Jackson Public Schools has released a video appealing to voters ahead of the Mississippi statewide elections today.
“JPS wants every citizen in Jackson to know about the importance of voting on November 7, 2023. Every vote counts, and every voice matters,” JPS Executive Director of Public Engagement Sherwin Johnson said in a district press release. “JPS families are asked to share this message with their friends, family and neighbors.”
The video features Hinds County Sheriff Tyree Jones, Hinds County Circuit Clerk Zack Wallace and JPS Superintendent Errick Greene. In it, students urge citizens to create change in the community through voting and ask viewers to “be my vote.”
“It is important for us as educators to help our scholars have a broad array of experiences that help them understand what’s going on in the world,” Greene said in the video.
Jones reminded parents that they still have time to exercise their civic duty and urged parents to take students to the polls to witness the voting process.
“When you go to the polls to cast your vote, take your children with you and let them experience what it’s like to view a ballot and to see you as a parent fill out the candidate of your choice,” he said in the video.
|Hinds County Sheriff Tyree Jones, Hinds County Circuit Clerk Zack Wallace and JPS Superintendent Errick Greene urged citizens to vote in an ad Jackson Public Schools released on Oct. 23, 2023.|
A recent study the Sandra Day O’Connor Institute for American Democracy conducted found that children whose mothers voted in the previous presidential election were 20.3% more likely to vote in their first election. An earlier study found that this trend is particularly true late in childhood. M. Kent Jennings, Laura Stoker and Jake Bowers found that children seeing their parents vote was the key to teaching the idea of voting as a responsibility to children who are near the age to begin voting themselves.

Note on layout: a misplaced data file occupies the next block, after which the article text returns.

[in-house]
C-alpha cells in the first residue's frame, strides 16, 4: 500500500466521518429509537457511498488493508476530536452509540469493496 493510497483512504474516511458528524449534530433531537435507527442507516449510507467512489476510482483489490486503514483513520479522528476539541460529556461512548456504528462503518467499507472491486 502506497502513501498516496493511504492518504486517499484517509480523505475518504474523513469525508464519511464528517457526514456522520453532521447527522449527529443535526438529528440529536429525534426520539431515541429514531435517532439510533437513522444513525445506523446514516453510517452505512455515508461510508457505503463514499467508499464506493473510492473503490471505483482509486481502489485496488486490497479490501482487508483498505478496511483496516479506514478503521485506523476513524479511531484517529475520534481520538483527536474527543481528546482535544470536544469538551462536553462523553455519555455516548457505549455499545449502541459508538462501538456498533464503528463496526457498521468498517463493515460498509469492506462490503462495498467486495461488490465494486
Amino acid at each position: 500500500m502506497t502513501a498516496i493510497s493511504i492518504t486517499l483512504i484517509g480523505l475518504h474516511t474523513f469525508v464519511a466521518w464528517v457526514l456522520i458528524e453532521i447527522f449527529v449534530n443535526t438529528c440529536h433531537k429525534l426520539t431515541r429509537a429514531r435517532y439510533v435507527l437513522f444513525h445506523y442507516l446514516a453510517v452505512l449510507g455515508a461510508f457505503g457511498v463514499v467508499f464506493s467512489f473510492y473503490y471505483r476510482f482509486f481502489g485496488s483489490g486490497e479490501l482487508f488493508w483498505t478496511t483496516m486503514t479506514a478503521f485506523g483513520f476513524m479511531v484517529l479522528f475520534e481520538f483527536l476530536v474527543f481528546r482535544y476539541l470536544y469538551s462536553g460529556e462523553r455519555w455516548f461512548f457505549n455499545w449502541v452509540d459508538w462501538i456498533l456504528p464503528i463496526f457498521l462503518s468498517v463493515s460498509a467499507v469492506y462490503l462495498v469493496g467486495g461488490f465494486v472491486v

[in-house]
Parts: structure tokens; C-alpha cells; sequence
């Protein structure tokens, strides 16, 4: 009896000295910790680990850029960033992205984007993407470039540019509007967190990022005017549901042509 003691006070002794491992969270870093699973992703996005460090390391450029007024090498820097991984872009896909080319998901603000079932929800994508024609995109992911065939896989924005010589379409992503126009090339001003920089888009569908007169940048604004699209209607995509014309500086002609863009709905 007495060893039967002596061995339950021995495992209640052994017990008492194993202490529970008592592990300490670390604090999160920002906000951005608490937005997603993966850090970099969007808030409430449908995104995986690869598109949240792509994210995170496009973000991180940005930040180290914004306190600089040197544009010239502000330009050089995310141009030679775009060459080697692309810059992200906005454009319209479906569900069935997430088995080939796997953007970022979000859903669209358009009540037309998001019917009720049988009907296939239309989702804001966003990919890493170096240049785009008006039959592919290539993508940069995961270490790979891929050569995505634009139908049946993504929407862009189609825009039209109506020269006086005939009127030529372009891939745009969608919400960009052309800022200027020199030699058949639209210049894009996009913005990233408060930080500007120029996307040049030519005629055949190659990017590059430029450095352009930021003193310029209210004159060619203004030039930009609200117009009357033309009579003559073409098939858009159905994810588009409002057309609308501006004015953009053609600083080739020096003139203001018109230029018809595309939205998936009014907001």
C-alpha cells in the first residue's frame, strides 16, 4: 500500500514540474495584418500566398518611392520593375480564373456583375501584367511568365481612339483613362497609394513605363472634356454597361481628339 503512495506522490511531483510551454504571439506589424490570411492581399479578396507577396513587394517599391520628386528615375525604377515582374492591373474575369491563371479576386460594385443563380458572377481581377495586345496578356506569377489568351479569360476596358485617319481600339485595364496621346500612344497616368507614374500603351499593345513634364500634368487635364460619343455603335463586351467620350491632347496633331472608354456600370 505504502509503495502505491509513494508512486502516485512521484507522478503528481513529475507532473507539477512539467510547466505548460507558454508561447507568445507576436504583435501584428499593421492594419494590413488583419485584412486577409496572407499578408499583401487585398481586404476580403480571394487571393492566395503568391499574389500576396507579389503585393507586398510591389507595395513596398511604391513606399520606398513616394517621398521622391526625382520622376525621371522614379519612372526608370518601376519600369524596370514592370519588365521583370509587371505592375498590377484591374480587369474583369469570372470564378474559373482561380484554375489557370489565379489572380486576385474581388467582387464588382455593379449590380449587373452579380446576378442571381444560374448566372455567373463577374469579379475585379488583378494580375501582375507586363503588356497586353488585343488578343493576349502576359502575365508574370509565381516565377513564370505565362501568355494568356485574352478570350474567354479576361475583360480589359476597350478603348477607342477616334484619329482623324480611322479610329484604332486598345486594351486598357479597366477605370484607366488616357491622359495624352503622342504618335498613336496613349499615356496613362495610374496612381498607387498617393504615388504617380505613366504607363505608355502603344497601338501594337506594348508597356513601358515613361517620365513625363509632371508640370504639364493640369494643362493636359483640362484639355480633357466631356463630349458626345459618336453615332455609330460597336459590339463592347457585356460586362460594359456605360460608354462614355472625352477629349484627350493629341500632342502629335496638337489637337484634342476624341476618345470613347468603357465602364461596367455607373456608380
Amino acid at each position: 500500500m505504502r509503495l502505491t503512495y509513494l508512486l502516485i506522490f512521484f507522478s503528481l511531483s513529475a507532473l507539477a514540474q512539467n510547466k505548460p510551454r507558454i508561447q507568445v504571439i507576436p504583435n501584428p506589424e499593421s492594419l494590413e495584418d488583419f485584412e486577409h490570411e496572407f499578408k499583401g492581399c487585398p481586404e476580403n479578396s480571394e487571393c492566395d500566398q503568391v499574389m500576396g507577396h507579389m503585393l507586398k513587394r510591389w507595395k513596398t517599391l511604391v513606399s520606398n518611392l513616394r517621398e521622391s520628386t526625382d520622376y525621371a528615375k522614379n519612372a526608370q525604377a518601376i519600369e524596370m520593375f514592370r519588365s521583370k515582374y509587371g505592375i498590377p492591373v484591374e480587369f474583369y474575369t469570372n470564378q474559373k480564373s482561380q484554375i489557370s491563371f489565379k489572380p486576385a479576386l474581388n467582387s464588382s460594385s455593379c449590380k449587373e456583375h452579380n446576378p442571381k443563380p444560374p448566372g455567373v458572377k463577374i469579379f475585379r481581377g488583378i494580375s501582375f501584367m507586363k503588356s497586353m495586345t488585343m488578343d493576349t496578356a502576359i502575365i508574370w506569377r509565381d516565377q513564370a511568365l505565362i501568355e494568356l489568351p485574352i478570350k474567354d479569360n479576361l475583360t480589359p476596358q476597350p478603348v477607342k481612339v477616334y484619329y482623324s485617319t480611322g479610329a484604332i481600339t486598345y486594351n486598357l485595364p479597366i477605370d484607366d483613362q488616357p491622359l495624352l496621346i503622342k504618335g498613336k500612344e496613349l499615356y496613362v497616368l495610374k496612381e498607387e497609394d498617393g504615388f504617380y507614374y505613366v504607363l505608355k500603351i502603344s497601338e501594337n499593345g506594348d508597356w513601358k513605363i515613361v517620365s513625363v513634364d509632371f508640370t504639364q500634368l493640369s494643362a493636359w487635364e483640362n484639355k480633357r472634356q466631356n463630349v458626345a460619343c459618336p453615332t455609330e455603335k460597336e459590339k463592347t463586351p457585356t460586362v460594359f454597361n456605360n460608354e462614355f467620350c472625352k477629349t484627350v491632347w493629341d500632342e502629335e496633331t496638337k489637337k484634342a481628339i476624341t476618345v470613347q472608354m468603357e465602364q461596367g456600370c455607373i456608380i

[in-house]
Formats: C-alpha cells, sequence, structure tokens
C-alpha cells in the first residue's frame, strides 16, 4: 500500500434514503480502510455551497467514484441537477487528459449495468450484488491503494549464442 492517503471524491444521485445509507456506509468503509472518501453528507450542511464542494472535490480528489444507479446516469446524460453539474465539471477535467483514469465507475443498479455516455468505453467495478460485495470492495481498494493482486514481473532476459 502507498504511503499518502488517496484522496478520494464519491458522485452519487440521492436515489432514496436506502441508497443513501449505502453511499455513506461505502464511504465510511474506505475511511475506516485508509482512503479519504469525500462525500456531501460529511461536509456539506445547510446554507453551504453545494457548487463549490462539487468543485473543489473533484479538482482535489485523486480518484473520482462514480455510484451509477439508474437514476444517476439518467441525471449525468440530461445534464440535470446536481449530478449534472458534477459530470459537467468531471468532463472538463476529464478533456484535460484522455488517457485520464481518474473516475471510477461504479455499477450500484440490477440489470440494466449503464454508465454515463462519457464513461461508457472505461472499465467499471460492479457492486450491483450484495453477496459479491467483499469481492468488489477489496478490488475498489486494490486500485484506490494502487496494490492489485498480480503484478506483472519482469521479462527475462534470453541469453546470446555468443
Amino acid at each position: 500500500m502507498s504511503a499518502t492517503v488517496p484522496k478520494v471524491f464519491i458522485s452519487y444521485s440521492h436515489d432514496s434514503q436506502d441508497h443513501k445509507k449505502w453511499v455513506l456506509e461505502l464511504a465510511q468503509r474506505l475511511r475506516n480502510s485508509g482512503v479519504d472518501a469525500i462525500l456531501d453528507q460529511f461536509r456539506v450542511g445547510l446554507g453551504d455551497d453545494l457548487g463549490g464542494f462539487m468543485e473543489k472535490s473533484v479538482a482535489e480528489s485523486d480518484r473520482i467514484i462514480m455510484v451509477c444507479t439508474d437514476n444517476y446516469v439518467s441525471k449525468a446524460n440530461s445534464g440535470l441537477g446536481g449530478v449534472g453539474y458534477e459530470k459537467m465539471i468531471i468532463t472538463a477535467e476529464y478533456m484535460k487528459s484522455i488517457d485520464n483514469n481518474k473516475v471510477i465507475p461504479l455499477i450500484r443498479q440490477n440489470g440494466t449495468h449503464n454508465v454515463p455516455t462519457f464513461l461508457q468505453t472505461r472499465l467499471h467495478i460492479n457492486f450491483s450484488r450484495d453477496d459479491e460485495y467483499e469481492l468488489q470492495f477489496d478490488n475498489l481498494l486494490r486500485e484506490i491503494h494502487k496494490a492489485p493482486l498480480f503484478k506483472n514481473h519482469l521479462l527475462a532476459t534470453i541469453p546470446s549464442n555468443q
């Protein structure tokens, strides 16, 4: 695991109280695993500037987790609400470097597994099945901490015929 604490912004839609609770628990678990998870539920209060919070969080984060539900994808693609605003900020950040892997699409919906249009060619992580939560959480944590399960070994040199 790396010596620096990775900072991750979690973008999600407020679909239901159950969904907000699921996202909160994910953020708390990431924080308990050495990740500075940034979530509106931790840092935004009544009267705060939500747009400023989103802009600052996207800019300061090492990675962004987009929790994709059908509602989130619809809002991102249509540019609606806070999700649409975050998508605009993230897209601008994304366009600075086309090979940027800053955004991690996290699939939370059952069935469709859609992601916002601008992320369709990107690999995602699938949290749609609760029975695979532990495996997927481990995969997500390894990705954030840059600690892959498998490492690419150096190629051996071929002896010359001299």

Parents are permitted to bring minor children to the polls. Rankin County Circuit Clerk officials said children in attendance must follow the same guidelines as adults. Those guidelines include not being disruptive to other voters and not campaigning inside the polling place or anywhere within 150 feet of any entrance to the polling place.
“You cannot come in a precinct with any candidate’s information on your shirt, your hat, or stickers,” Rankin County Deputy Clerk Kim Jamison said. “You can’t advertise for someone running for office.”
Jamison said that they encourage parents to bring children with them to the polls because it helps encourage civic participation at an early age.
“It’s very educational for parents to take their children in so they can kind of show them and get them familiar with the voting system,” she said.
Read more of the Mississippi Free Press’ 2023 elections coverage.